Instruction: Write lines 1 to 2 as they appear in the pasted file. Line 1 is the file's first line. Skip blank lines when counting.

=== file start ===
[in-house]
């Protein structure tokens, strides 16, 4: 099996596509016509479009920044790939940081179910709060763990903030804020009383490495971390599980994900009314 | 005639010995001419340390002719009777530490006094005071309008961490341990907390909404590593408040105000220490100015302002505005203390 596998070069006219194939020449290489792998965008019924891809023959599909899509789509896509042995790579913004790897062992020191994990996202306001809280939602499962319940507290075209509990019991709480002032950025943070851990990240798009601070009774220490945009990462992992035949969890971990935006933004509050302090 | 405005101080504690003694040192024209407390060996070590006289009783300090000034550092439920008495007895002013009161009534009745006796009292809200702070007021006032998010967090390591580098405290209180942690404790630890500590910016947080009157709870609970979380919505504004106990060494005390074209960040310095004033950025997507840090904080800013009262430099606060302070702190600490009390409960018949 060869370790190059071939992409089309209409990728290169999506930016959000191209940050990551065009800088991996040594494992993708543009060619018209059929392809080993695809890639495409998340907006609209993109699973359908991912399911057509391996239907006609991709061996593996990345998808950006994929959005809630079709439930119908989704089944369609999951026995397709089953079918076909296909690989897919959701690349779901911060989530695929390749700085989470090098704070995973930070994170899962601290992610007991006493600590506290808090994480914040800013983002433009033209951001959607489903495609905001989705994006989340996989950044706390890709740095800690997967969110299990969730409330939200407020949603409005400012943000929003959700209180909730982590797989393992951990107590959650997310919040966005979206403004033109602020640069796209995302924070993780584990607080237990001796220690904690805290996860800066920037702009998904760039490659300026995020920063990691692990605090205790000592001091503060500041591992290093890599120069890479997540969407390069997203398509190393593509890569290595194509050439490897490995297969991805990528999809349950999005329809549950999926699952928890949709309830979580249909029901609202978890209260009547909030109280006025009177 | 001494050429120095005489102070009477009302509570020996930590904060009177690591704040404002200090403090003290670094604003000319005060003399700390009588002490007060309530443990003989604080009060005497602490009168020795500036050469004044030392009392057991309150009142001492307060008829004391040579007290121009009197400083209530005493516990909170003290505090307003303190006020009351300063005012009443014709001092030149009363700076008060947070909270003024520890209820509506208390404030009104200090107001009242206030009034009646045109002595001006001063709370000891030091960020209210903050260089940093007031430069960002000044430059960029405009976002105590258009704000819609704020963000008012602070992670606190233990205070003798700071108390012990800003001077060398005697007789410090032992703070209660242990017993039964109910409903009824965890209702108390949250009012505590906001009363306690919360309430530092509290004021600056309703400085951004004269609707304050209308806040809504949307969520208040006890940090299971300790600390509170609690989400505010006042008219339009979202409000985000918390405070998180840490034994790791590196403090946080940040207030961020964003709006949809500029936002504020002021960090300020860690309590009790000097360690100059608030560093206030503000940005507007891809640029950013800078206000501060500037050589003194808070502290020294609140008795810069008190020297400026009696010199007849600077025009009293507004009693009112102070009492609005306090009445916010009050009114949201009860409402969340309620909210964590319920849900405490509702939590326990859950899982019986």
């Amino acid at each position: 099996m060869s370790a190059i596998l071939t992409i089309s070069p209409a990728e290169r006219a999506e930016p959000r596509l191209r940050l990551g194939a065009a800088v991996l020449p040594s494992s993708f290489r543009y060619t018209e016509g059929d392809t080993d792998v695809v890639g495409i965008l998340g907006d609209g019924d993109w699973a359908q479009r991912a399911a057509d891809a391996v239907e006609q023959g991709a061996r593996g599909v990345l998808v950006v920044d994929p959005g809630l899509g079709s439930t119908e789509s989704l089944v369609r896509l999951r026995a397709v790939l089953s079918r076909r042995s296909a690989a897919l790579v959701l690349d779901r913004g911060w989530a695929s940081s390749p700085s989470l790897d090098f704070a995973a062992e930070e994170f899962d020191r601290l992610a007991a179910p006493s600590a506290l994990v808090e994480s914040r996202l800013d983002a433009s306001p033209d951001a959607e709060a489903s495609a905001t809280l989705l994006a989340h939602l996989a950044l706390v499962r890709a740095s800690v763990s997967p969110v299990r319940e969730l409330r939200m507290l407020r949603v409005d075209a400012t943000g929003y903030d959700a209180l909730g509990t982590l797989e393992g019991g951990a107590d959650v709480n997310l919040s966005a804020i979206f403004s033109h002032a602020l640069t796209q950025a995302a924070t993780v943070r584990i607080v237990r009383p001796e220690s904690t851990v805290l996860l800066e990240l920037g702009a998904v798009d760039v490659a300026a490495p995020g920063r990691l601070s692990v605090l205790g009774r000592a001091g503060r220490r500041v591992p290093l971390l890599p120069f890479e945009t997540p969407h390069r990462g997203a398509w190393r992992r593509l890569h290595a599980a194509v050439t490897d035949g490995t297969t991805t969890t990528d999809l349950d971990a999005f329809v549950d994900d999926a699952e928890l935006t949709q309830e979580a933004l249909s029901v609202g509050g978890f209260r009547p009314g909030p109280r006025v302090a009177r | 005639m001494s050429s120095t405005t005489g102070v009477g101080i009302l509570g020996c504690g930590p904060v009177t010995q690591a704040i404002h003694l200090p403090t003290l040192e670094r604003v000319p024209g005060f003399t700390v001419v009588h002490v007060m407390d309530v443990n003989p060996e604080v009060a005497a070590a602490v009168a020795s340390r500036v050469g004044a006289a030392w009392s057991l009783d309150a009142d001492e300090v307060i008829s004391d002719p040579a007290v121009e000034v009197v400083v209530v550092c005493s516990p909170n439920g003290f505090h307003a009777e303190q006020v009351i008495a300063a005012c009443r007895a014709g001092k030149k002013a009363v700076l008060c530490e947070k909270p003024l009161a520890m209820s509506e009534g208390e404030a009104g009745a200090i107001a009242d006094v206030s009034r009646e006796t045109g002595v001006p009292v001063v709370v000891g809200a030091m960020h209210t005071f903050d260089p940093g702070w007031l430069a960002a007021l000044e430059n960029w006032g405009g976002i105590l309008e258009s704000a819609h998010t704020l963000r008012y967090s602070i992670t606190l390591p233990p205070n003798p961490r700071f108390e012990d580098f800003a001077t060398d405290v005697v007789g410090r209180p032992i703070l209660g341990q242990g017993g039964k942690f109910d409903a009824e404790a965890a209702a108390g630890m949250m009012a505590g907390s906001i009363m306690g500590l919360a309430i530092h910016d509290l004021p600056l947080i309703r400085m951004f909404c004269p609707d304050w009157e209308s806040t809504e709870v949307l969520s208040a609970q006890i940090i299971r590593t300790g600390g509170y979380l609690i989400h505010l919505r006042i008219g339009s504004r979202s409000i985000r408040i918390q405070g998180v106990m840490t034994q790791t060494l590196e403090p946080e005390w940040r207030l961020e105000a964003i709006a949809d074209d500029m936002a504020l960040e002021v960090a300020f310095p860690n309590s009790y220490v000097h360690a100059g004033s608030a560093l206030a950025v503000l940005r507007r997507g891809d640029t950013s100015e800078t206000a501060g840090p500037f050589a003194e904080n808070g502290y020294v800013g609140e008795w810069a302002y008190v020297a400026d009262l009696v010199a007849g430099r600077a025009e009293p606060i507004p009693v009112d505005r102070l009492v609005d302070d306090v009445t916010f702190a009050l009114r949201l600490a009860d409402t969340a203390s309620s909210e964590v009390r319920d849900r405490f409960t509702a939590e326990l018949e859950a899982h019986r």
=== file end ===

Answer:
[in-house]
């Protein structure tokens, strides 16, 4: 099996596509016509479009920044790939940081179910709060763990903030804020009383490495971390599980994900009314 | 005639010995001419340390002719009777530490006094005071309008961490341990907390909404590593408040105000220490100015302002505005203390 596998070069006219194939020449290489792998965008019924891809023959599909899509789509896509042995790579913004790897062992020191994990996202306001809280939602499962319940507290075209509990019991709480002032950025943070851990990240798009601070009774220490945009990462992992035949969890971990935006933004509050302090 | 405005101080504690003694040192024209407390060996070590006289009783300090000034550092439920008495007895002013009161009534009745006796009292809200702070007021006032998010967090390591580098405290209180942690404790630890500590910016947080009157709870609970979380919505504004106990060494005390074209960040310095004033950025997507840090904080800013009262430099606060302070702190600490009390409960018949 060869370790190059071939992409089309209409990728290169999506930016959000191209940050990551065009800088991996040594494992993708543009060619018209059929392809080993695809890639495409998340907006609209993109699973359908991912399911057509391996239907006609991709061996593996990345998808950006994929959005809630079709439930119908989704089944369609999951026995397709089953079918076909296909690989897919959701690349779901911060989530695929390749700085989470090098704070995973930070994170899962601290992610007991006493600590506290808090994480914040800013983002433009033209951001959607489903495609905001989705994006989340996989950044706390890709740095800690997967969110299990969730409330939200407020949603409005400012943000929003959700209180909730982590797989393992951990107590959650997310919040966005979206403004033109602020640069796209995302924070993780584990607080237990001796220690904690805290996860800066920037702009998904760039490659300026995020920063990691692990605090205790000592001091503060500041591992290093890599120069890479997540969407390069997203398509190393593509890569290595194509050439490897490995297969991805990528999809349950999005329809549950999926699952928890949709309830979580249909029901609202978890209260009547909030109280006025009177 | 001494050429120095005489102070009477009302509570020996930590904060009177690591704040404002200090403090003290670094604003000319005060003399700390009588002490007060309530443990003989604080009060005497602490009168020795500036050469004044030392009392057991309150009142001492307060008829004391040579007290121009009197400083209530005493516990909170003290505090307003303190006020009351300063005012009443014709001092030149009363700076008060947070909270003024520890209820509506208390404030009104200090107001009242206030009034009646045109002595001006001063709370000891030091960020209210903050260089940093007031430069960002000044430059960029405009976002105590258009704000819609704020963000008012602070992670606190233990205070003798700071108390012990800003001077060398005697007789410090032992703070209660242990017993039964109910409903009824965890209702108390949250009012505590906001009363306690919360309430530092509290004021600056309703400085951004004269609707304050209308806040809504949307969520208040006890940090299971300790600390509170609690989400505010006042008219339009979202409000985000918390405070998180840490034994790791590196403090946080940040207030961020964003709006949809500029936002504020002021960090300020860690309590009790000097360690100059608030560093206030503000940005507007891809640029950013800078206000501060500037050589003194808070502290020294609140008795810069008190020297400026009696010199007849600077025009009293507004009693009112102070009492609005306090009445916010009050009114949201009860409402969340309620909210964590319920849900405490509702939590326990859950899982019986």